A document uploaded on jihadi web-forums entitled “Al-Maqdisi Stepping Back” criticized the shaykh for not declaring the Ministry of Awqaf to be an infidel organization representative of political authority (, 6 October). Al-Maqdisi responded to these accusations in an article on his web site; “My First Appearance on the Web After a Long Absence in the Prisons” (, September 2008). In another article entitled “Steadfastness in the Time of Retrogression,” al-Maqdisi reminded those who said that his release was due to a deal with “God’s enemies” and those “who are looking forward to preachers and mujahidin backtracking… that there are constants in our religion. Everybody …whether he is friend or enemy… must know there will be no compromise on them, no option even though necks are cut and beloved people destroyed or dispersed.”

Others have also come to al-Maqdisi’s defense. At the end of October the mainstream Salafi-Jihadis launched a campaign to defend Shaykh al-Maqdisi – Iraq’s al-Fallujah web-forum devoted a page to defending al-Maqdisi ( or One of the participants in the forum re-published a March 2008 book written by one of his sympathizers, Abu Hamam Bakr Bin Abdul Aziz al-Athari. Entitled Al-saif al-muhand fi munasart shikhana Abu Muhammad (The Indian Sword to advocate our Shaykh Abu Muhammad), the work illustrates the history of al-Maqdisi and describes his reputation among other religious Salafi-Jihadi shaykhs and clerics.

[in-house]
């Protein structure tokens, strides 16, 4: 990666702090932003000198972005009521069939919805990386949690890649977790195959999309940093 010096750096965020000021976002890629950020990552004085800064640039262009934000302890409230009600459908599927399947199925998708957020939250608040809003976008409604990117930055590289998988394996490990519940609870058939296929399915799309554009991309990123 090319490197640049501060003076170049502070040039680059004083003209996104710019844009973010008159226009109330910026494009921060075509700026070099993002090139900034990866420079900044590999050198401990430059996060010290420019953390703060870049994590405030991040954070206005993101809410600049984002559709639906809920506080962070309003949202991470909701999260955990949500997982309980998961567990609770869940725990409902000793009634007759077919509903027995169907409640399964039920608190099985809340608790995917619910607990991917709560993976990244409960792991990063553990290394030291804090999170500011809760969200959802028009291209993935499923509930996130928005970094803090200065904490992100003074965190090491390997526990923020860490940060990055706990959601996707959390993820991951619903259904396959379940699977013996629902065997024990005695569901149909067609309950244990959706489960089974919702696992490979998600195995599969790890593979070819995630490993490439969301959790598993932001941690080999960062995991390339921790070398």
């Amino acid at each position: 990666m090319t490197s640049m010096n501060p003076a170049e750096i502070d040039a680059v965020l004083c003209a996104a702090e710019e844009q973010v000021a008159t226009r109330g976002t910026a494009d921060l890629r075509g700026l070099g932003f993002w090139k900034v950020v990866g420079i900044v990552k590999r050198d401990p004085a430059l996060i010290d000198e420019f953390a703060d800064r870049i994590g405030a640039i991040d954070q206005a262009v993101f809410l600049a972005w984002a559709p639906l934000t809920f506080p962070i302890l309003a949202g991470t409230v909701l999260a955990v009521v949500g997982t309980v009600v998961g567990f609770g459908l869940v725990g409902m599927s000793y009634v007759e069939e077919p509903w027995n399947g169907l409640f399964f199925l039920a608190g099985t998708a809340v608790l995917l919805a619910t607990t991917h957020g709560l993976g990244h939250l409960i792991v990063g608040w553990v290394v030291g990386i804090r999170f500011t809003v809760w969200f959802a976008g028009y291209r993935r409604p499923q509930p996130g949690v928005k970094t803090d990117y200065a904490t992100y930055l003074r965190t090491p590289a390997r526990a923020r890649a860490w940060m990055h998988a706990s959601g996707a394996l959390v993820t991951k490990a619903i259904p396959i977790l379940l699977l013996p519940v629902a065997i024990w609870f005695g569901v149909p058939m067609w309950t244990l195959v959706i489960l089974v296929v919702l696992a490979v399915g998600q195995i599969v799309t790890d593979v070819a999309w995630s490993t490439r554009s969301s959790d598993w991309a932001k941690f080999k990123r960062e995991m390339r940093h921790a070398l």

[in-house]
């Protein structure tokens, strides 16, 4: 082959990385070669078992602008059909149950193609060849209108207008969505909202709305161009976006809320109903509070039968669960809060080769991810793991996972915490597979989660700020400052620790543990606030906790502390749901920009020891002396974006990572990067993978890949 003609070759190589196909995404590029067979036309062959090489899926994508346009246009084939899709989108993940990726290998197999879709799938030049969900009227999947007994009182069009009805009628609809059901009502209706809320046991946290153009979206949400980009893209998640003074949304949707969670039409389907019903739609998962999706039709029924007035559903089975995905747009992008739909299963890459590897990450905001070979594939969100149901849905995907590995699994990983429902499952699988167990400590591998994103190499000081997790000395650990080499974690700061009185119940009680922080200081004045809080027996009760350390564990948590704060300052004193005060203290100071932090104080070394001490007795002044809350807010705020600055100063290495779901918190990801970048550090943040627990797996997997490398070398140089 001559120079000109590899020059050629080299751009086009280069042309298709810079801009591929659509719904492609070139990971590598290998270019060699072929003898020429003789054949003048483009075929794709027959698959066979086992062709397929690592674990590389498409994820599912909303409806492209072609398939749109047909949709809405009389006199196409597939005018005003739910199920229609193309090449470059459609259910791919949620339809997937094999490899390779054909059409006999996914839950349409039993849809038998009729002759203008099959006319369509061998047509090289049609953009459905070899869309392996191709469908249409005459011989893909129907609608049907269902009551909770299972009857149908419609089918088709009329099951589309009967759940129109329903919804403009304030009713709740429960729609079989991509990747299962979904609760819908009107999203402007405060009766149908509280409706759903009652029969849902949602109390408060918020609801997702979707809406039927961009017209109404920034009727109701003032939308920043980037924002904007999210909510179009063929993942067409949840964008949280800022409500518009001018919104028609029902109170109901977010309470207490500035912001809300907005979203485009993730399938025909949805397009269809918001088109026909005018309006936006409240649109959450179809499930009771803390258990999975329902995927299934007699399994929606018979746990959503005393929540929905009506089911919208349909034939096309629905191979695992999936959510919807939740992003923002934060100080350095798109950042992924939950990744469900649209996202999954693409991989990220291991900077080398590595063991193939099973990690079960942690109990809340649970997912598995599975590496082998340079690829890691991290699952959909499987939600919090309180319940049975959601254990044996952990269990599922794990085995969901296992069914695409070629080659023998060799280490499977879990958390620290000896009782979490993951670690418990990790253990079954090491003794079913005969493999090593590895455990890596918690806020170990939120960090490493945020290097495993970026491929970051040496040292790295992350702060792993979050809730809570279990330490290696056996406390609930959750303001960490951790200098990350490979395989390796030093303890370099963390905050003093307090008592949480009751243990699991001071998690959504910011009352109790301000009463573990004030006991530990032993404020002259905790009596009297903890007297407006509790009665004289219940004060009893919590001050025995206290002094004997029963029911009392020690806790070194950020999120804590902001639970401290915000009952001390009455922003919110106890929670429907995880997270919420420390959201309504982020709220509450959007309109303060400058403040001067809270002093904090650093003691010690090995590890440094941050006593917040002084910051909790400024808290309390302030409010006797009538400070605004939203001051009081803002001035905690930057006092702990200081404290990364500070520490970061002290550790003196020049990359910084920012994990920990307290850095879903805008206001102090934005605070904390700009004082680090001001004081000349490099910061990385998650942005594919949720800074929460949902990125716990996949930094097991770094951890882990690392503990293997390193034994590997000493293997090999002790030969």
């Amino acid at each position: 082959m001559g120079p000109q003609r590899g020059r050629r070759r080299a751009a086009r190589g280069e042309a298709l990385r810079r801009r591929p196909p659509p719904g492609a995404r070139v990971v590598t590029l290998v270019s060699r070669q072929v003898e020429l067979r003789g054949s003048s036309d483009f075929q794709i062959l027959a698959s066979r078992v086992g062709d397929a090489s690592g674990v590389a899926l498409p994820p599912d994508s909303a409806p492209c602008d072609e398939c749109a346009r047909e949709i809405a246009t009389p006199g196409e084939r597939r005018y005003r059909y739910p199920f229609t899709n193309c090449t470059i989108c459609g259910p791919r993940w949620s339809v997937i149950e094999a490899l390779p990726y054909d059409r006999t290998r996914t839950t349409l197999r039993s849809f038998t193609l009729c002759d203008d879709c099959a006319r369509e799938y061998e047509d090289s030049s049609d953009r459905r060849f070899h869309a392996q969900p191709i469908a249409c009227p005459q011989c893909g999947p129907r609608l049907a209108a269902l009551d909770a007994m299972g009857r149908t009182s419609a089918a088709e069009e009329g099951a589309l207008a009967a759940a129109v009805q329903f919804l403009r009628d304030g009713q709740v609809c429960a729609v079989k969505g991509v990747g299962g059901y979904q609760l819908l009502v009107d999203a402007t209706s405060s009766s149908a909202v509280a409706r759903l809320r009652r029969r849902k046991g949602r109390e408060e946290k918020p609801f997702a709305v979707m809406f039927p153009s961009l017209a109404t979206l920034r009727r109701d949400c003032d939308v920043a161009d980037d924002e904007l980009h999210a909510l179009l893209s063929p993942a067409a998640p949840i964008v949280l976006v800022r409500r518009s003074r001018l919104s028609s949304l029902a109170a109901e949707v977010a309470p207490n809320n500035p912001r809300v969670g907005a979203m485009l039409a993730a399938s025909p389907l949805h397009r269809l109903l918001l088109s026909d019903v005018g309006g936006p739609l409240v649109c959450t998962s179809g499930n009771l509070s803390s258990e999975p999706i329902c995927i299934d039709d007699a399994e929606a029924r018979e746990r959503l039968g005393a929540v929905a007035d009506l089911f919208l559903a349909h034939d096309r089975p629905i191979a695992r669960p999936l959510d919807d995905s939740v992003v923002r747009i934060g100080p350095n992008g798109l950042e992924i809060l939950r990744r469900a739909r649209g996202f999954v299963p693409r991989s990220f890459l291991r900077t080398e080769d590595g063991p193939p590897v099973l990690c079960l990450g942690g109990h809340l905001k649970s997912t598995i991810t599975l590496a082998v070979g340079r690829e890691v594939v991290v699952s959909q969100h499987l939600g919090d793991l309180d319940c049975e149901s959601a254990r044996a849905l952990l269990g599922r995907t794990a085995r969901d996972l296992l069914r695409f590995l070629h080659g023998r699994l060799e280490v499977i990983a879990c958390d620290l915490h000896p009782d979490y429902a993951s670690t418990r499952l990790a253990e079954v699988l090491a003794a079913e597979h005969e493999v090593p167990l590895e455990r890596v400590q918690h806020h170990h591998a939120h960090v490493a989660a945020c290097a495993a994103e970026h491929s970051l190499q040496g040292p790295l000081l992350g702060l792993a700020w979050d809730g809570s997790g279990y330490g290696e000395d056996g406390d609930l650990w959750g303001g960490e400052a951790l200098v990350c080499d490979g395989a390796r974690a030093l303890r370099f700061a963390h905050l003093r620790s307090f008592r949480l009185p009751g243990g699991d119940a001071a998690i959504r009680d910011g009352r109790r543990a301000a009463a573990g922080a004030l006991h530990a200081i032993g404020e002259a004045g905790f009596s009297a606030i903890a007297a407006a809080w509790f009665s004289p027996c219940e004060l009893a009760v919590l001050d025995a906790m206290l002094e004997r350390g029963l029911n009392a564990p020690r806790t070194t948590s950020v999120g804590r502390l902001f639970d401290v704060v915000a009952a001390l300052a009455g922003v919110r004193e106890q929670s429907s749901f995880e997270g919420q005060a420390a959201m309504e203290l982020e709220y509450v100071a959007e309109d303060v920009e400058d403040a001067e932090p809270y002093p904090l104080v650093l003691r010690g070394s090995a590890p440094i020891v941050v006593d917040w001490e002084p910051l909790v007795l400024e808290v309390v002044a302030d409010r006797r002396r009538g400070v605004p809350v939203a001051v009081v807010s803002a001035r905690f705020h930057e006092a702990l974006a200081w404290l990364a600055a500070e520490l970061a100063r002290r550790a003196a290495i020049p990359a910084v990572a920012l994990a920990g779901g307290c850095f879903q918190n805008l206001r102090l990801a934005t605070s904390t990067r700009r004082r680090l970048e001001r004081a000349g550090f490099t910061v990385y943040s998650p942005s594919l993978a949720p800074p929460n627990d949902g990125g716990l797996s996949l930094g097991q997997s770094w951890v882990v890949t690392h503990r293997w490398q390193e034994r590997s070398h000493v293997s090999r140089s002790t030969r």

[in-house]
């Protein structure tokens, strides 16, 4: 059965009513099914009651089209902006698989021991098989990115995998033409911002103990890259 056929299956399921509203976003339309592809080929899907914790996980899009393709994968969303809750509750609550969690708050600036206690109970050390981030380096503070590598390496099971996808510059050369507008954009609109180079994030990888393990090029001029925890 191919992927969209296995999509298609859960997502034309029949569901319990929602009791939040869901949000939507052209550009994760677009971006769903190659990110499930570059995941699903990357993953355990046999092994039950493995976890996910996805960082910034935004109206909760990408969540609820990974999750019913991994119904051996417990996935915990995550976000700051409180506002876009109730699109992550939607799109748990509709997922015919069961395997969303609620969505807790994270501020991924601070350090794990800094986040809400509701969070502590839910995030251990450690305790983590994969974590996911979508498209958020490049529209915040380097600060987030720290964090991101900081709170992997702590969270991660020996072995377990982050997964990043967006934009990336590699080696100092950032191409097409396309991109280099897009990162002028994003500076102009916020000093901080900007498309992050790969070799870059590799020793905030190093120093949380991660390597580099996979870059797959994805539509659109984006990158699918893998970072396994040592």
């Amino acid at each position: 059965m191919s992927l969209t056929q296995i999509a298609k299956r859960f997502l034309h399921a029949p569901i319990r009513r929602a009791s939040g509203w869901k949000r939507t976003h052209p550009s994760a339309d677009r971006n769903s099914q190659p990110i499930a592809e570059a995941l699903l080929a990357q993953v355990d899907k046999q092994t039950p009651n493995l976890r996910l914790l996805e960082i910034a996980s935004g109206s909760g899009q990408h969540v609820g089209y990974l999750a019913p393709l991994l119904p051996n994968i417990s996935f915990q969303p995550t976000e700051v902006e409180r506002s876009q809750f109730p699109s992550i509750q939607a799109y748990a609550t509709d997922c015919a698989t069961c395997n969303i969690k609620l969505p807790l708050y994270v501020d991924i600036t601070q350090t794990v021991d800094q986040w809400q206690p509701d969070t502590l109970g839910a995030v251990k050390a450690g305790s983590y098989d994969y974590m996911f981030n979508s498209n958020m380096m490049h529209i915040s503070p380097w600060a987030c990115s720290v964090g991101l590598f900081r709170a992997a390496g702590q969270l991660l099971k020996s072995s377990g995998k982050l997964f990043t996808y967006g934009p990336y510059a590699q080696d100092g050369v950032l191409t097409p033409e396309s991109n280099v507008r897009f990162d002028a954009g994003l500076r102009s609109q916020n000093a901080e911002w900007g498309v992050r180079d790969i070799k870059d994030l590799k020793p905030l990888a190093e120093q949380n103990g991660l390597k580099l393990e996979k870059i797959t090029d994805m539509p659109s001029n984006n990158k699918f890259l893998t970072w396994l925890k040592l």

London-based Islamist Hani al-Sibai’i published what he called “My testimony on al-Maqdisi” on al-Maqdisi’s web site, describing him as one of the most prominent Sunni figures, widely acknowledged as a scholar and “a thorn in the throat of the tyrants and their sympathizers.” According to Sibai’i al-Magdisi has not renounced his beliefs despite pressure from numerous sources (, October 22).

The division among Salafi-Jihadis in Jordan started in mid-2005 when al-Maqdisi directed an open letter entitled “Munasara wa Munasaha” (Advocating and Advising) to the leader of al-Qaeda in Iraq, Abu Musab al-Zarqawi, criticizing him for targeting Shiite and Christian civilians and accusing al-Zarqawi’s organization of being infiltrated by Jordanian security. The shaykh also emphasized the importance of mujahideen leadership being in Iraqi hands. A few weeks later, al-Zarqawi responded to al-Maqdisi’s letter, arguing that the latter’s criticism did not have a negative impact on him but instead sabotaged the “jihad in Iraq.” These accusations caused divisions to erupt between sympathizers of both parties, a situation intensified by the recent emergence of the so-called the “Neo-Zarqawists.”